Desire Under the Elms as a Play of Psychological Study of its Three Characters.
Eugene O’Neill’s Desire Under the Elms is considered as super natural play and it is also a deeply psychological play which shows us how to enter the inner states of mind of the various characters. We also get an excellent analysis of human nature and human motives. The character of Cabot, Eben and Abbie makes the play more psychological and psychological realism is the key note of the play.
After observing the play deeply we have the feelings that we have totally entered into the very mind of each of these characters.
In this story, there is the role played by the ancient Greek legends about Oedipus and Phaedra and Phaedra and by the Freudian theory known as the Oedipus complex.
A Glimpse of the Minds of Simeon and Peter: In this play we find Simeon and Peter differently who dislike their father so much that they wish him dead. Actually they think that their father makes them bound to do too much farm works over the years. There we also find a mental conflict between father and his three sons. So, Simeon and Peter decide to get away from the farm and they want to go to California where they think they can get rich in a short time.
Eben’s Abhorrence for his Father and Step-brothers: According to the view of Eben, his father killed his mother by working hard and applying mental torture. Eben also has an objection against his step-brothers because they did nothing to protect his mother against their father’s cruelty to her in spite of her kindness towards them. Eben believes that, his father had slaved his mother to death. He also believes that the farm of which his father is so proud originally belonged to his mother and his father had unjustly obtained it from her. When his father returns home with his third wife, who will particularly make a claim to the farm, it makes Eben more revengeful to his father.
Eben’s Mother Addiction: Several times Eben’s mother addiction is emphasized. So, Eben often tells his step-brothers that when he is working in the kitchen, he always feels that the spirit of his dead mother comes and stands by the stove, watching him in the work. It cannot rest peacefully in her grave. The spirit also feels sorry to see that her son has to perform same the hard duties which had been performed by her previously.
When Abbie enters the Parlous, she feels that some invisible presence in the Perlous. Hearing this Eben says that, it must be the spirit of his mother. He again feels that his dead mother is promoting him to respond to Abbie’s affectionate advances and to acquire Abbie as his mistress and sweet heart.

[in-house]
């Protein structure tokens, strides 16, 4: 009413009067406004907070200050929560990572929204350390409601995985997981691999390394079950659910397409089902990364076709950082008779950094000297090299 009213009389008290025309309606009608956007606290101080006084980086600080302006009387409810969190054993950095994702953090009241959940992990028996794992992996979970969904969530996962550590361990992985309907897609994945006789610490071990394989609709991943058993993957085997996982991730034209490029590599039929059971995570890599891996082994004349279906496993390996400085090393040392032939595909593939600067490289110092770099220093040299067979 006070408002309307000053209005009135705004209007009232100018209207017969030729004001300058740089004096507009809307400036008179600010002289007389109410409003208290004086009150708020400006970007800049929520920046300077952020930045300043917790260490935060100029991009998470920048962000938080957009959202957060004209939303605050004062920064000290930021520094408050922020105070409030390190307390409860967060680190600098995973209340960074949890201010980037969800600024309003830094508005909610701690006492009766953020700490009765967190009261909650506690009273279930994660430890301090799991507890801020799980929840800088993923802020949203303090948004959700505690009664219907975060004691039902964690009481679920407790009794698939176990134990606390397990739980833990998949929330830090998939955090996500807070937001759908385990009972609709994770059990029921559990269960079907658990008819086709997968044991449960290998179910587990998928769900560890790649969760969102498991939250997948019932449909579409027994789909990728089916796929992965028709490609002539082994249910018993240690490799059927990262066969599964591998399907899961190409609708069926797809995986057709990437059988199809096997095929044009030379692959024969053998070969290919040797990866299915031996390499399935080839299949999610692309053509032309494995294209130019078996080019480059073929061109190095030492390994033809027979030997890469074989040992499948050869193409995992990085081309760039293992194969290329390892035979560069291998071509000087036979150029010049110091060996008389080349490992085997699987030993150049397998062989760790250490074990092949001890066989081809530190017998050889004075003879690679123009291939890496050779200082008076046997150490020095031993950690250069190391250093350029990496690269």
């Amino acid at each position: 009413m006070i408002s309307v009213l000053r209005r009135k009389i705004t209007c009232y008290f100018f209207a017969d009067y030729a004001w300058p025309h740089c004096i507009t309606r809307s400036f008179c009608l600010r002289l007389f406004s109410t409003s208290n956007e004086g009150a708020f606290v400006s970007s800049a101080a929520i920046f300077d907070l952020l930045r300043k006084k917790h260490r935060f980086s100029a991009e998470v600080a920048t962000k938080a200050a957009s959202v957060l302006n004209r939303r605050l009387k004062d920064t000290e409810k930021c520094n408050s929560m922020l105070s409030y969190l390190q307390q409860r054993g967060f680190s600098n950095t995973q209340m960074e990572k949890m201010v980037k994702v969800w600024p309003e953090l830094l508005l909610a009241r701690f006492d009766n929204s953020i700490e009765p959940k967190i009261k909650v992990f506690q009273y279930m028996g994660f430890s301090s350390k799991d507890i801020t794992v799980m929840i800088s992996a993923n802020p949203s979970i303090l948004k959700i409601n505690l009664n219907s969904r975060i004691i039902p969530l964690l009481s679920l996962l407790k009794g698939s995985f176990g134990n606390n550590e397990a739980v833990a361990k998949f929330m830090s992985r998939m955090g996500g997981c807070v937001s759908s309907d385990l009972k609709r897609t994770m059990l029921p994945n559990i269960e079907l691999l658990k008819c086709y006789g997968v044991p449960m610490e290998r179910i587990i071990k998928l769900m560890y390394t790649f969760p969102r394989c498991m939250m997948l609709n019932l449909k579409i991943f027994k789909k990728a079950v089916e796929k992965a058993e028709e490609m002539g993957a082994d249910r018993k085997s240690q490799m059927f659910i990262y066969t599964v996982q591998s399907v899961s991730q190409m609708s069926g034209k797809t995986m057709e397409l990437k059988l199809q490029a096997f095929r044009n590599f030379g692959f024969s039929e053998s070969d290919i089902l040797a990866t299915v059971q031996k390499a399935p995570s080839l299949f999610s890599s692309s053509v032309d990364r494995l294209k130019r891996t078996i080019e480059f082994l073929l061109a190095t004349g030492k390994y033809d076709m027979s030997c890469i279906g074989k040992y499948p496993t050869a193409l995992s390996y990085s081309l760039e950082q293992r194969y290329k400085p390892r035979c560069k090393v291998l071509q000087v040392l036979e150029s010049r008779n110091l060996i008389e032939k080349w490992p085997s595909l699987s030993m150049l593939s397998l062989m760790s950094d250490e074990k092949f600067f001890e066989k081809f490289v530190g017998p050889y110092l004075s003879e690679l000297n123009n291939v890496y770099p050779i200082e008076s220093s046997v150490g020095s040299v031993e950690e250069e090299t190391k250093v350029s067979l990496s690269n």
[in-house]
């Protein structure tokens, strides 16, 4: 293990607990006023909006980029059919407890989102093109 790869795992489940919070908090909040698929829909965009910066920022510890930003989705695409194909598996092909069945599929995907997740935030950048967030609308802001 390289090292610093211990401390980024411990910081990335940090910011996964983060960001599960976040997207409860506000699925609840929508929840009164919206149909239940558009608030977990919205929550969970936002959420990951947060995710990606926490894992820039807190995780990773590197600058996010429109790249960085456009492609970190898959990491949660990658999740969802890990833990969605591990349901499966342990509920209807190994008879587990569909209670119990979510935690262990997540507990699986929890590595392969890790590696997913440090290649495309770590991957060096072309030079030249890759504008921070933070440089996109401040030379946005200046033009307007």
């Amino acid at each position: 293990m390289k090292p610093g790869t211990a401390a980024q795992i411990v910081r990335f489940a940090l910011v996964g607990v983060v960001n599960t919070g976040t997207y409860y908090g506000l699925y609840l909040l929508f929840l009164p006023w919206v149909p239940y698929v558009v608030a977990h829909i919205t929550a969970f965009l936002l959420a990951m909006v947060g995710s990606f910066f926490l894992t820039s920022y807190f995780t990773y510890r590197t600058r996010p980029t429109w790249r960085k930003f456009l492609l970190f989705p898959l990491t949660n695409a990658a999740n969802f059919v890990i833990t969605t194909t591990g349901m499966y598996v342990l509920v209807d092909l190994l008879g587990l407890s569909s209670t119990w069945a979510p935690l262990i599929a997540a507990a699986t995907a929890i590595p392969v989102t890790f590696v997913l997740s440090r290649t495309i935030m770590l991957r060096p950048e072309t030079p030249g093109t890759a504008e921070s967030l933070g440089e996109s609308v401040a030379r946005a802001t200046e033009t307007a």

Revenge: Eben’s visit to the prostitute Minnie and his making love to Abbie are both motivated in part by his desire to take revenge upon his father. Abbie regards Eben’s making love to her as a kind of many- sided revenge. After having love to Abbie during the night, when Eben meets his father next morning, he tells the latter that they are now quits and that the spirit of his dead mother can now sleep peacefully in her grave.
The Oedipus Complex: Eben’s making love to the prostitute Minnie and afterwards developing a love-affair with Abbie are both incestuous in character because Minnie has once been his father’s mistress and Abbie is his step-mother. Both these incestuous relationships may be known psychologically as the Oedipus complex. Thus a mixed motivation lies here.
The working of Abbie’s Mind: Abbie’s motive in marrying old Cobot was to find a home for herself and get a feeling security. When she realizes that Cabot might leave the farm to Eben, she decides to have a son and if old Cabot can beget a son by Abbie, he would leave the farm to Abbie and her son. But the process of getting a son by Eben, she really falls in love with Eben and removes his beginning plan to get the farm.
When Eben misunderstands her motives, Abbie feels compelled to murder her child in order to prove her love to Even, and to show that she will not allow anything, not even the baby, to come between her and Eben. She has an extraordinary motivation power and determination. By murdering the child she has proved that she loves Eben and she has also regained his love. So, when she is placed under arrest she feels no guilt.
A Subconscious Scene: When Abbie and Eben are in adjacent rooms, their yearning for each other becomes so powerful that they seem to see each other through the wall. Finally, Abbie gets up and listens, her ear to the wall. Eben behaves as if he saw every move that she was making.
Cabot’s Mind: Cabot is callous and hard towards his wives and sons because he has been nurtured in the puritan society and tradition. In his past life, he is a faithful believer in God and a fanatical believer in work.